The NY Times ran two interesting stories this morning, the first one linked to above, the second you can find here.
Both reference a potential change in the way the administration could handle the financial crisis (no it hasn’t passed) in the future.
The first article speaks to forcing creditors to take losses before taxpayers. It only makes sense that those who took on credit risk be the ones who pay the price for being wrong, not the taxpayers. Wall Street keeps pointing to the Lehman failure as a reason not to first hit the bondholders of these financial companies, however this arguement is self serving as the financial crisis was not caused by Lehman’s failure – it was caused by too much leverage in risky assets. It was made worse by the governments erratic response (saving Bear, a much smaller version of Lehman), letting Lehman fail, then saving AIG. Wall Street and banks say the market won’t function if bondholders are forced to take losses, this is ridiculous. Markets work when bad decisions are punished and good decisions are rewarded, by bailing out bondholders you distort the market and create further problems down the road that taxpayers WILL have to solve.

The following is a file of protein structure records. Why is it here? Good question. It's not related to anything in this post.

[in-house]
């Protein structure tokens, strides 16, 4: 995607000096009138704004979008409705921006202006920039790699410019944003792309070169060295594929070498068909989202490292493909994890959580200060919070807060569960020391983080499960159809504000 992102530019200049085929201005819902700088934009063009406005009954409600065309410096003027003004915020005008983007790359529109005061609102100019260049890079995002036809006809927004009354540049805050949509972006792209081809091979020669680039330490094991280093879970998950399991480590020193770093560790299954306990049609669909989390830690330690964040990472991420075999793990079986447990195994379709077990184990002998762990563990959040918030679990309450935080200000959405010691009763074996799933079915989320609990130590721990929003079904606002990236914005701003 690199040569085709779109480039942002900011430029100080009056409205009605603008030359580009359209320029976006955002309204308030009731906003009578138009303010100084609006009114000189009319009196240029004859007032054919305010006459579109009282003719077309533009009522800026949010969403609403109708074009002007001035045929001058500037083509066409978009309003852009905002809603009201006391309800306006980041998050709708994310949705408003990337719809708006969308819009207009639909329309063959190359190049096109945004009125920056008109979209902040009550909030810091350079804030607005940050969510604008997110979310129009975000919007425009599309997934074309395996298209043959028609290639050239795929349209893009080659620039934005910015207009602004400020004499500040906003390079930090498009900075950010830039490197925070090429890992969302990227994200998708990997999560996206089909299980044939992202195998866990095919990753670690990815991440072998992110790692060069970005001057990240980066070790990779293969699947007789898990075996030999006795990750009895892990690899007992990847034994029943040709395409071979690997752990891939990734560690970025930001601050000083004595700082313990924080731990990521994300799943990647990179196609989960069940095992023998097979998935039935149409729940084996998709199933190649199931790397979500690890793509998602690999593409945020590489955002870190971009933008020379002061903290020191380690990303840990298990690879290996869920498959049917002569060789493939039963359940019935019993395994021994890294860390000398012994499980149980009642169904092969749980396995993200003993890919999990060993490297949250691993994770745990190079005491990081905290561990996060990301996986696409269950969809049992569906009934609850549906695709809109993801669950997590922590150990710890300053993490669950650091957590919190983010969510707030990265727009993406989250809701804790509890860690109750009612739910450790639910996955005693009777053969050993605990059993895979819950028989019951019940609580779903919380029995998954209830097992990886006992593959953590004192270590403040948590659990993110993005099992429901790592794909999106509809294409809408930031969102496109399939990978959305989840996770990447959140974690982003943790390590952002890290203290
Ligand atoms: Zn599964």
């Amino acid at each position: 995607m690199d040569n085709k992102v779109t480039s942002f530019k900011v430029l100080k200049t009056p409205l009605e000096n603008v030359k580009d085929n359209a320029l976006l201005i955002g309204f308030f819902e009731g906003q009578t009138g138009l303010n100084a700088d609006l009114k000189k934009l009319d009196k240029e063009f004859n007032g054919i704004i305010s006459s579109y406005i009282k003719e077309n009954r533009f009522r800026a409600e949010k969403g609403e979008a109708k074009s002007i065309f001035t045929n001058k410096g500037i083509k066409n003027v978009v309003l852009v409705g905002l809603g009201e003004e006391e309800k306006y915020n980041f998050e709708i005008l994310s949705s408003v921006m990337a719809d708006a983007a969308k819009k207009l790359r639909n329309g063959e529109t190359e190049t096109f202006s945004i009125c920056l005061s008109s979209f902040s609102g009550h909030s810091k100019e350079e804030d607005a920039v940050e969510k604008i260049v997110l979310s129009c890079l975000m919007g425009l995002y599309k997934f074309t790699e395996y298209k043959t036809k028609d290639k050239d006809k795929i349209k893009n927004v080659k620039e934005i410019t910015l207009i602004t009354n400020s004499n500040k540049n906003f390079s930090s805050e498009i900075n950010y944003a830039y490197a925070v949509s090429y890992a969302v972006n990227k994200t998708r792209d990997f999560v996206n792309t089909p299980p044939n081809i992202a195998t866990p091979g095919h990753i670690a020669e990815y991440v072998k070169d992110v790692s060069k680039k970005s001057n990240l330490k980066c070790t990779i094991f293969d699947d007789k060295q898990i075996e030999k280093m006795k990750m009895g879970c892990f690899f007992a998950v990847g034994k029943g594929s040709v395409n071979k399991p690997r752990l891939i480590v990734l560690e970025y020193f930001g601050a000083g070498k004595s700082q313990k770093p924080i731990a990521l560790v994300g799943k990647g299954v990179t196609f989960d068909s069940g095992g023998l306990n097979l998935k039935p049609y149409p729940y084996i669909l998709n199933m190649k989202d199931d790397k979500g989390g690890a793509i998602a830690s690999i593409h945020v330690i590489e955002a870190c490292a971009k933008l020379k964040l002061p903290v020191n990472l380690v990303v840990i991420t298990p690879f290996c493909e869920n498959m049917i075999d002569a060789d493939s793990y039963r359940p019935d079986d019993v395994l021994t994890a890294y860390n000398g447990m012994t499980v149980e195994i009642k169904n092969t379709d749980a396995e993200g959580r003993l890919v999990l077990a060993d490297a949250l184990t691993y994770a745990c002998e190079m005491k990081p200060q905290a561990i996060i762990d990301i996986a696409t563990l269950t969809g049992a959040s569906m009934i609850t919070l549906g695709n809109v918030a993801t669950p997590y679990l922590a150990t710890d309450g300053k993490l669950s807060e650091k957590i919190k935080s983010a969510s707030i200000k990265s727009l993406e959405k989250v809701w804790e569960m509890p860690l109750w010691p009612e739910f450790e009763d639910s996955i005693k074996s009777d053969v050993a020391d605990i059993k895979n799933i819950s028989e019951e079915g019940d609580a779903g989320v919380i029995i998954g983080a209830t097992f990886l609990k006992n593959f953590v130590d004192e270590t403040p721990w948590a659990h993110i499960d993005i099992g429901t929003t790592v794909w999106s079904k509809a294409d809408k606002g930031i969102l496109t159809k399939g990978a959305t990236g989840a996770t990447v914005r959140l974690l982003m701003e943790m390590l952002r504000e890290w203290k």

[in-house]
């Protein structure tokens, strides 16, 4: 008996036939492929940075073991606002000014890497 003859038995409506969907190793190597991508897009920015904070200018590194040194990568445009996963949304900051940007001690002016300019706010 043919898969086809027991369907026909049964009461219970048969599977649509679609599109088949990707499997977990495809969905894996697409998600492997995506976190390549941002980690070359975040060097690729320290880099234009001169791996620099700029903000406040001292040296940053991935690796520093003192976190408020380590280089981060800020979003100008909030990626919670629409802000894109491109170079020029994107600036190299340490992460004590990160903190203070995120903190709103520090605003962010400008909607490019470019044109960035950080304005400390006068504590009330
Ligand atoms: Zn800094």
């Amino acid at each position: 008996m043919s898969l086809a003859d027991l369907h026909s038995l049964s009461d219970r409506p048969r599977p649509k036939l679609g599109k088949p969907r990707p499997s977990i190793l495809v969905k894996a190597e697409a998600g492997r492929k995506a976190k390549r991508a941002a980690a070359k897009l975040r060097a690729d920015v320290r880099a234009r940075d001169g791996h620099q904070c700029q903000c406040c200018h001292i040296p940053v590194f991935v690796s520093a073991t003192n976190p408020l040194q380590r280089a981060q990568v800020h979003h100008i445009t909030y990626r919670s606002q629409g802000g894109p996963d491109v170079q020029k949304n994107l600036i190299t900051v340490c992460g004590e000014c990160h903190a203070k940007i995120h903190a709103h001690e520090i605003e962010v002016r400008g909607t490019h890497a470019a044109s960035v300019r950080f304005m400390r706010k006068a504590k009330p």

My point: perhaps the administration is warming to the idea that the people who lent the institutions money should first pay BEFORE TAXPAYERS.
The second article focuses on the mortgage program that I think is already dead in the water. It acknowledges for the first time that there are second-lien holders that are causing problems in modifying loans – they need to be worked with. The Administration is coming out with what I think is another dead in the water plan to address the second lien holders. So, why am I encouraged……at least a little bit? Perhaps the administration is realizing that this crisis is not over and will accelerate (in terms of foreclosures). The sooner they realize this and facilitate an orderly resolution to the foreclosure crisis, the sooner we can recover.
To recover bondholders will have to take losses and banks will have to take losses – both can be compensated for a portion of those losses with equity (bondholders with actual stock, banks with property appreciation rights (read Hussman)).
While we are not even close to being out of the foreclosure/housing crisis, there are “Green Shoots” (the buzzword of the day – yes I’m kind of mocking it!) of potential out there – the question remains whether they shoots will be watered and cared for so that they will blossom, or whether they will wither and die.
Scott Dauenhauer CFP, MSFP, AIF